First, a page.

Gaudi & Subirachs – Nature & Hermeneutics

longines.jpg

Allow me to interrupt the electoral fever that seems to have also gripped my blog (I have the sensation of a public invasion of a private club… but so be it) and revert to talking about things other than political for this post. I feel compelled to share with you the incredible experience that is a visit to the work in progress that is the Expiatory Temple of the Sagrada Familia in Barcelona. The immense work of art was commenced in 1882 and still continues to this day – which is the first reason you should visit. Imagine you could be present when Canterbury Cathedral, Milan’s Duomo or St. Paul’s Church were being built. Imagine being able to walk among the master masons and perhaps glimpse Christopher Wren or some other master architect at work. Imagine being able to stroll up the towers of an unfinished masterpiece – one which can already claim the name of masterpiece much before it is finished. Well that is the Sagrada Familia for you.

It is one of the last architectural behemoths inspired by faith and blind devotion – and we must thank faith and blind devotion for many of the wonders of this world. From the pyramids to the temples to the colossa of the past the need to please or reach out to the divine has inspired artistic enterprises of magnificent proportions and quality. Art owes much to faith. This particular temple was inspired in the late 19th century and after an early disagreement with the architect originally entrusted to do the work, the task fell upon the genius of Gaudi. I will not fill you in with the factual and historical details, you can find that on Wikipedia.

Let me just tell you about Gaudi and the architects that followed. Although I speak from a pagan pedestal of architecture that is normally limited to describing things as “nice”, “cool”, “funky” and “absolutely brilliant” I must admit that I was carried away by the concept, plans and eventual elaboration of Gaudi’s style. The artist was obsessed by nature and insisted that all answers were provided by nature. Every shape, every idea that is in the church is to be found in nature. The most evident of them all is the immense supporting structure on the inside of the church shaped like enormous trees supporting a leafy roof through which light shines onto the praying crowd. Words cannot describe the intricate, yet deceivingly simple use of shapes to replicate nature in a way that exalts the divine and his creation. It’s beautiful.

Gaudi met an untimely death when he was run over by a tram in Barcelona when on his way to some function. Since then his work has been inherited by architects who have painstakingly followed his plaster plans and continued the elaborate construction. One such architect is Subirachs who was to conceive the Passion facade of the church, dedicated to the Passion story of Christ. Subirachs chose to give his particular imprint to the Passion side although there are many hints and nods of the head to Gaudi and his works. While Gaudi impresses the observer with his testimony of the beauty of nature wrought into rock and iron, Subirachs is concerned with symbolism and hidden meaning. His most famous addition is a magic square with a set of number that can be combined in hundreds of ways to always add up to thirty-three. I was particularly impressed with the figure of the roman legionnaire Longines piercing the church itself – a symbol of his piercing of the Christ on the cross (See picture).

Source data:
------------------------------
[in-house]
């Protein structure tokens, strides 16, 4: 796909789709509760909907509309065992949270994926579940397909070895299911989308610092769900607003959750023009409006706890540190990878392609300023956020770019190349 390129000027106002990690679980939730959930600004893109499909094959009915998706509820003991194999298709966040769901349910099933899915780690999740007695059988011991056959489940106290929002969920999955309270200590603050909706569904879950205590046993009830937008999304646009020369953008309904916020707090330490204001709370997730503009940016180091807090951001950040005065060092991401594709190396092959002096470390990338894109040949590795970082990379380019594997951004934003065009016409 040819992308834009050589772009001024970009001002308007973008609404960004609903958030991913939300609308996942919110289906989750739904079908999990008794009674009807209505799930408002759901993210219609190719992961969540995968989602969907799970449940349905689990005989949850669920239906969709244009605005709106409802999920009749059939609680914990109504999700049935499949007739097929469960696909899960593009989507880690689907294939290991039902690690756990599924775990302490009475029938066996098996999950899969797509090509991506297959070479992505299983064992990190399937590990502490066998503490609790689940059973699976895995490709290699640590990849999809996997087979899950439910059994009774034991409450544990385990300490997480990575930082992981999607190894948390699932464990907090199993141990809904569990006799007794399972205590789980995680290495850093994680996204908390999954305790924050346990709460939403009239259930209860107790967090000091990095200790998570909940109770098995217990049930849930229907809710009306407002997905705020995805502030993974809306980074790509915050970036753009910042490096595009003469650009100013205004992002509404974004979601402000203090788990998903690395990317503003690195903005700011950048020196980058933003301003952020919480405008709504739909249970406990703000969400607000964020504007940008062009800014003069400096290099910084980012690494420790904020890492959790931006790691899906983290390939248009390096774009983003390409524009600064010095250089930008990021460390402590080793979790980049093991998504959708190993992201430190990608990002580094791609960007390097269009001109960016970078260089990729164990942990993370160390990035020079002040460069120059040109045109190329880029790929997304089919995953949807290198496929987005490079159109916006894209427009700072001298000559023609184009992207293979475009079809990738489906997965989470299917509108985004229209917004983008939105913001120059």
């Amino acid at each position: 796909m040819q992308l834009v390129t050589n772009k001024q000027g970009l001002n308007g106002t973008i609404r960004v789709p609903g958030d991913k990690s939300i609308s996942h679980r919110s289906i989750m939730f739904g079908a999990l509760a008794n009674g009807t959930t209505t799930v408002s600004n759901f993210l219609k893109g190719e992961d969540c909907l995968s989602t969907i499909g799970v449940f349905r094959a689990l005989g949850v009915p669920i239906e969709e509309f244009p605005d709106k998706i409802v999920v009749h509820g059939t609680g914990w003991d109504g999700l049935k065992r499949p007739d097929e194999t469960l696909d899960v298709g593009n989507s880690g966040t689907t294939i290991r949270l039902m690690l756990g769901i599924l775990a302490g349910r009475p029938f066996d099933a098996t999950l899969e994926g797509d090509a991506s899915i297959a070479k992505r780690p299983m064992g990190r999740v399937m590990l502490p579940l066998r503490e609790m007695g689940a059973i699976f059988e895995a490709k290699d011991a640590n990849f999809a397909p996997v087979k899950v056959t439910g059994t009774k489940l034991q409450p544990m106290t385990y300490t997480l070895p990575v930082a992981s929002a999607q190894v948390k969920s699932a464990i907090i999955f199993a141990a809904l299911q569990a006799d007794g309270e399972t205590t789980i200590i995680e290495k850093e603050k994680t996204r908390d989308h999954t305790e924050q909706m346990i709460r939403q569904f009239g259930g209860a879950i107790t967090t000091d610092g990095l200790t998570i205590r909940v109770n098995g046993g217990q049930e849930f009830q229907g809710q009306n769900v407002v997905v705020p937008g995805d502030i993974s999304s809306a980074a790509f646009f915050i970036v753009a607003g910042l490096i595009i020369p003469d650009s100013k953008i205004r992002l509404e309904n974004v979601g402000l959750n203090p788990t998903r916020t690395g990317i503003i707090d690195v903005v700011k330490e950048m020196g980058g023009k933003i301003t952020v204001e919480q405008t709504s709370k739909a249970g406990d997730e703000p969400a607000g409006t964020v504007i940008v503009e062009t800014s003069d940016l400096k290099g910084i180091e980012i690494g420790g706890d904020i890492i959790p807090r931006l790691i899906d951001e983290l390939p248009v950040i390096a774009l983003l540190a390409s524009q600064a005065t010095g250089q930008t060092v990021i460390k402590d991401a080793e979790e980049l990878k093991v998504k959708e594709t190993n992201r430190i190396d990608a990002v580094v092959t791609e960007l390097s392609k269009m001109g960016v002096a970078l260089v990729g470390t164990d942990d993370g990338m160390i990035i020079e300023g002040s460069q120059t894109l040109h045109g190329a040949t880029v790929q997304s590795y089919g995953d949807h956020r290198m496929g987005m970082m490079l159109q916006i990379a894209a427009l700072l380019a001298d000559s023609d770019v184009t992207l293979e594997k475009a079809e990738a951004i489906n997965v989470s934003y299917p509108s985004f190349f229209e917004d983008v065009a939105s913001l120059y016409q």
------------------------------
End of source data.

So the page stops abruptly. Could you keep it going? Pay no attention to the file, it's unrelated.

Pictures and photos will be added to my Flickr collection when I find some time. My advice however is that now we have flights to Girona from Malta you should get on the next plane and fly to the beautiful city of Barcelona. Don’t forget to put aside one day for a visit to the Temple and one evening to watch Barcelona’s stars play football.

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4 responses to “Gaudi & Subirachs – Nature & Hermeneutics

  1. we must thank faith and blind devotion for many of the wonders of this world.

    Both wonders and disasters… but yes you’re right there is something magical about the Sagrada Famila and art and music owe much to religion – and I think very few people would not be inspired by a number of religious buildings. Incidentally, the Gothic cathedral in Barcelona is also an art treasure not to be missed.

    Also I doubt there are buildings which can claim to have become synonymous with a city before they were actually completed.

  2. ‘we must thank faith and blind devotion for many of the wonders of this world’ – yes but lets not also forget that faith and blind devotion is also a destroyer of art. Malta is a typical example, we have nothing to remind us of our islamic past. Rome is another, all Renaissance churches and palaces were built using the Roman remains.

  3. I’ve been to the Sagrada Famiglia a couple of times, and got to agree with most of J’Accuse has said. The building really blows you away.

  4. It is one of my aspirations in life to see the Gaudi’s Sagrada Famiglia. I once heard on some documentary that it resembles an upside down crystal chandelier. It somehow fitted the description exactly.

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